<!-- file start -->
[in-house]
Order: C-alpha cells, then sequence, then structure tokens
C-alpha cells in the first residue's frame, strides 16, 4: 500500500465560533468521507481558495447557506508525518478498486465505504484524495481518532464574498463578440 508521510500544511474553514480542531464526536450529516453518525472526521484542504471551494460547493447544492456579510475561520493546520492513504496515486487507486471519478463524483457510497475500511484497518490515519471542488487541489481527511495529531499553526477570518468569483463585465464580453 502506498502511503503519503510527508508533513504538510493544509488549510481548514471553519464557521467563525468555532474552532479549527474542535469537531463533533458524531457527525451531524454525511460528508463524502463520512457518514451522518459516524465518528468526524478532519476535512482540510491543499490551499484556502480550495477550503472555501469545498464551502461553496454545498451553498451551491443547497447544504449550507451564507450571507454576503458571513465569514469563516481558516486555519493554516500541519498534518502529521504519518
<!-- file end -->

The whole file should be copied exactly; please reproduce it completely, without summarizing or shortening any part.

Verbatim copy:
[in-house]
Order: C-alpha cells, then sequence, then structure tokens
C-alpha cells in the first residue's frame, strides 16, 4: 500500500465560533468521507481558495447557506508525518478498486465505504484524495481518532464574498463578440 508521510500544511474553514480542531464526536450529516453518525472526521484542504471551494460547493447544492456579510475561520493546520492513504496515486487507486471519478463524483457510497475500511484497518490515519471542488487541489481527511495529531499553526477570518468569483463585465464580453 502506498502511503503519503510527508508533513504538510493544509488549510481548514471553519464557521467563525468555532474552532479549527474542535469537531463533533458524531457527525451531524454525511460528508463524502463520512457518514451522518459516524465518528468526524478532519476535512482540510491543499490551499484556502480550495477550503472555501469545498464551502461553496454545498451553498451551491443547497447544504449550507451564507450571507454576503458571513465569514469563516481558516486555519493554516500541519498534518502529521504519518